After an oilfield accident or explosion, the actions you take in the hours, days, and weeks that follow could determine whether you receive full compensation for all your injuries and losses or are limited to a small amount of workers’ compensation benefits that won’t come close to covering your total losses and medical bills.

In order to protect your rights and safeguard your family’s future, it’s crucial that you take action as soon as possible.

  • Stop working immediately and report your injury as soon as possible.
  • Demand immediate medical treatment at a doctor of your choice, as severe injuries aren’t always immediately apparent.
  • Attend all follow-up medical and therapy appointments and fully comply with your doctor’s treatment recommendations.
  • Do not give a formal statement, sign ANY paperwork, or accept any money from the company (besides your regular paycheck) before speaking with an experienced oil field injury lawyer.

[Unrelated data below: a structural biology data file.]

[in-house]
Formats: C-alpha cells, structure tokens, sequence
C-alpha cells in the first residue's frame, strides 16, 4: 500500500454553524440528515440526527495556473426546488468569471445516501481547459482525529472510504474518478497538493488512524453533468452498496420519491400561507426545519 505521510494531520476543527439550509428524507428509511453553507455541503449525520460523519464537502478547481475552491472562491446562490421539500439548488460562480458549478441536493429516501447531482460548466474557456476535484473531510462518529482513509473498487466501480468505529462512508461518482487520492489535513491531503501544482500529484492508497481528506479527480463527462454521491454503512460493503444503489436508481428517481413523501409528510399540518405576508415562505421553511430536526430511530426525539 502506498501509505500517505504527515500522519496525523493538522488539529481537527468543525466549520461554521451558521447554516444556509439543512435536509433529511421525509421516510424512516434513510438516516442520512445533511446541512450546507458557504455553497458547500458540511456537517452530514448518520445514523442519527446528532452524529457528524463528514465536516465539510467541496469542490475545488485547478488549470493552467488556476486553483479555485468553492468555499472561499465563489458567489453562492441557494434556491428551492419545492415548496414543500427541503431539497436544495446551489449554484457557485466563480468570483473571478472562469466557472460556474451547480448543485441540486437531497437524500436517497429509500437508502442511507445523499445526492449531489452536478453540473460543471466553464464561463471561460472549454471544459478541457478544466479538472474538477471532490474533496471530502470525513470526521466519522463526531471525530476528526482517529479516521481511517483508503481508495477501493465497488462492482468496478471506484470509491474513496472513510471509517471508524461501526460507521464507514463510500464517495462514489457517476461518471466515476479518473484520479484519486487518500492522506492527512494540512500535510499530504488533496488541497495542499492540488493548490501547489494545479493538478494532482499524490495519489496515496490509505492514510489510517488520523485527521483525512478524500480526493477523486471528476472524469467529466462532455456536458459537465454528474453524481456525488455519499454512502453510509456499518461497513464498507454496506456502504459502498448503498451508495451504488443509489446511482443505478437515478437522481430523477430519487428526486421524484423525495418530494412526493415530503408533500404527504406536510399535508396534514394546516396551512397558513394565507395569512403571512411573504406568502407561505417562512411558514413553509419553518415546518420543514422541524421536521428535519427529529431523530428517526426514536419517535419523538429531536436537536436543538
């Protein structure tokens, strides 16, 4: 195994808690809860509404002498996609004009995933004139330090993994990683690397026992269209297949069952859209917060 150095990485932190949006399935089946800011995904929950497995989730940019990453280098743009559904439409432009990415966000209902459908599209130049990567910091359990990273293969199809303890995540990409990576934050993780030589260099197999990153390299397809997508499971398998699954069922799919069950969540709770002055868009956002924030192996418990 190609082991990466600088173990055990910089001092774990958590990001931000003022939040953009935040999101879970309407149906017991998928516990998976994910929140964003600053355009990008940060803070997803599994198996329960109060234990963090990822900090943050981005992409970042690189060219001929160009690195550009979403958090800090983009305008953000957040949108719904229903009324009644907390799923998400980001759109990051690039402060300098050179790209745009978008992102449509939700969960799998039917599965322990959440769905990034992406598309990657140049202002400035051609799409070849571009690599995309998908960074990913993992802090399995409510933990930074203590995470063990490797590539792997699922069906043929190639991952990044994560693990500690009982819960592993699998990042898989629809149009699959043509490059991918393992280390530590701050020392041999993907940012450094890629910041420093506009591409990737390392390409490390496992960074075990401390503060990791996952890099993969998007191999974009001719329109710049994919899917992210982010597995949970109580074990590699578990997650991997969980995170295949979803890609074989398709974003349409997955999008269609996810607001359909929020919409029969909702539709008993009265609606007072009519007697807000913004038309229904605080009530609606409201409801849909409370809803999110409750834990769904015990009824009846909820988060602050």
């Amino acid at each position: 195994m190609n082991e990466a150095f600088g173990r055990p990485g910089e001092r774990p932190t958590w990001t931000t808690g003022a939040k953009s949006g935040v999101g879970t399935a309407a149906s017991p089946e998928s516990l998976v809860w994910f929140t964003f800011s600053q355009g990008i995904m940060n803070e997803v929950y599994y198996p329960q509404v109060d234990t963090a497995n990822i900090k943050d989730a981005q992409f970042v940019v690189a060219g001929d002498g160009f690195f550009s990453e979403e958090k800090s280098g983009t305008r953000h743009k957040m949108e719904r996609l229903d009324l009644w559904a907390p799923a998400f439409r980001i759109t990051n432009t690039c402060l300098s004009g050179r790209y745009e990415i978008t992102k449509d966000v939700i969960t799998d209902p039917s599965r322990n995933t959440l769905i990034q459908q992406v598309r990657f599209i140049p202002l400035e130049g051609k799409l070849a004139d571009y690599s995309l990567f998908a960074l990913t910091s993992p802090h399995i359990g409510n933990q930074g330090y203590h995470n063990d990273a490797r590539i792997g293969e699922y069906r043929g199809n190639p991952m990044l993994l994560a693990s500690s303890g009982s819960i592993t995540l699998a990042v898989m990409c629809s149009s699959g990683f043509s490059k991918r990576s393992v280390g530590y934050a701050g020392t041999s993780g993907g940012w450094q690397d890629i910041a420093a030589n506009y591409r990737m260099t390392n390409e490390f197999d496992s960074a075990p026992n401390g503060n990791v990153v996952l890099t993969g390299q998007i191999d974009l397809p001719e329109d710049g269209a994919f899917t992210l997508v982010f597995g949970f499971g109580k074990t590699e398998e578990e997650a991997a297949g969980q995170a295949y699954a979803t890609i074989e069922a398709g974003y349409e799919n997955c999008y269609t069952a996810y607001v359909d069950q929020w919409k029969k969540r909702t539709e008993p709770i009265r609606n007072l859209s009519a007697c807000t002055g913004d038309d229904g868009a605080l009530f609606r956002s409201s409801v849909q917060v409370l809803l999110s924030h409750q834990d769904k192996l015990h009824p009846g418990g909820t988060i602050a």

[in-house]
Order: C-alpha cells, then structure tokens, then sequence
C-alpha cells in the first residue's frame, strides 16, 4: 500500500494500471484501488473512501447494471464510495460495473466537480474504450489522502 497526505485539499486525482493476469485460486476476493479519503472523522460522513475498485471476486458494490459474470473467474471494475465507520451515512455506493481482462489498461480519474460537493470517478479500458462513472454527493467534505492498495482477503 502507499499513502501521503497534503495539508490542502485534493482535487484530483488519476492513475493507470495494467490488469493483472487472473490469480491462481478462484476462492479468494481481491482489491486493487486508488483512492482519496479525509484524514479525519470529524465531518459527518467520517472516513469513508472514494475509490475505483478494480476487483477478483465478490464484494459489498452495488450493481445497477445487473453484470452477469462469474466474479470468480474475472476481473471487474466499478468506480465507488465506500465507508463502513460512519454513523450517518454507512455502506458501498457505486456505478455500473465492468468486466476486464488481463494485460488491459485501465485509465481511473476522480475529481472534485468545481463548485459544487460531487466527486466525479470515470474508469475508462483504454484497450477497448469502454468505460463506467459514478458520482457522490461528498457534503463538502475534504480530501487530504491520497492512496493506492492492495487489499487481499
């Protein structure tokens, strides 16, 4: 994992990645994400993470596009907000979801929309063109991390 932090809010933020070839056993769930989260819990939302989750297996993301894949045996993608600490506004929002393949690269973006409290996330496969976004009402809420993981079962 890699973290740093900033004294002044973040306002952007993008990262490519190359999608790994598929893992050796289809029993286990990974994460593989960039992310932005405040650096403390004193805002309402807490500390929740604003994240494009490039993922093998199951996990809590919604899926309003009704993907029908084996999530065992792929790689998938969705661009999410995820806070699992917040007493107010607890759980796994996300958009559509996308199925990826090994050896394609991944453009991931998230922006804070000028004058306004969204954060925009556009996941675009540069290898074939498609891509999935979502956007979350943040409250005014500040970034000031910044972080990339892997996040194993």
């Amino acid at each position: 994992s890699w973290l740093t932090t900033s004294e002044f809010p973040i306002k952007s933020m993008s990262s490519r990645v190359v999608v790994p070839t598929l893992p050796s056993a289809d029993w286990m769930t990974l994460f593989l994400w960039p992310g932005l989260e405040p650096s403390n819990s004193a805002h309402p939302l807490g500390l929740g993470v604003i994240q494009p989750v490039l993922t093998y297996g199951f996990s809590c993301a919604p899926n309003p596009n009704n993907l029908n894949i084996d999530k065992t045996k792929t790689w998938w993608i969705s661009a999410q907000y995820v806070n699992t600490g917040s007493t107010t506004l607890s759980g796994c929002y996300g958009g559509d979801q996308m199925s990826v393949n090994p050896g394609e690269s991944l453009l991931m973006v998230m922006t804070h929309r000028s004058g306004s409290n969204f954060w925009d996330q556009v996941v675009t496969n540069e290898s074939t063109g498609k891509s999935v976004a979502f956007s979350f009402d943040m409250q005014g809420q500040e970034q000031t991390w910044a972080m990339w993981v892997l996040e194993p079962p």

• Don’t assume that workers’ compensation will cover all of your injuries and losses. In addition to rarely covering the high wages typically earned by oilfield employees, workers’ comp will not cover your future lost wages, pain and suffering, and other damages you could recover by filing a personal injury or wrongful death lawsuit against the company.
  • Don’t discuss your accident or injuries with anyone other than your spouse, including with co-workers or on social media.
  • Contact our Undefeated Oilfield Accident Lawyers as soon as possible.

Contact Our Undefeated Oklahoma Oilfield Accident Lawyers at 1-888-603-3636 or Click Here for a Free Consult.

If you or a loved one were injured or tragically killed in an Oklahoma oilfield accident or explosion, contact our Undefeated Oilfield Injury Lawyers for a Free Consultation at 1-888-603-3636, use the chat form on our website, or send us a confidential email through our Contact Form by clicking here.

We’ll answer your questions, explain your rights, and provide you with the information you need to decide what’s best for you and your family.

All consultations are free and 100% confidential, and you won’t pay us a dime unless we win your case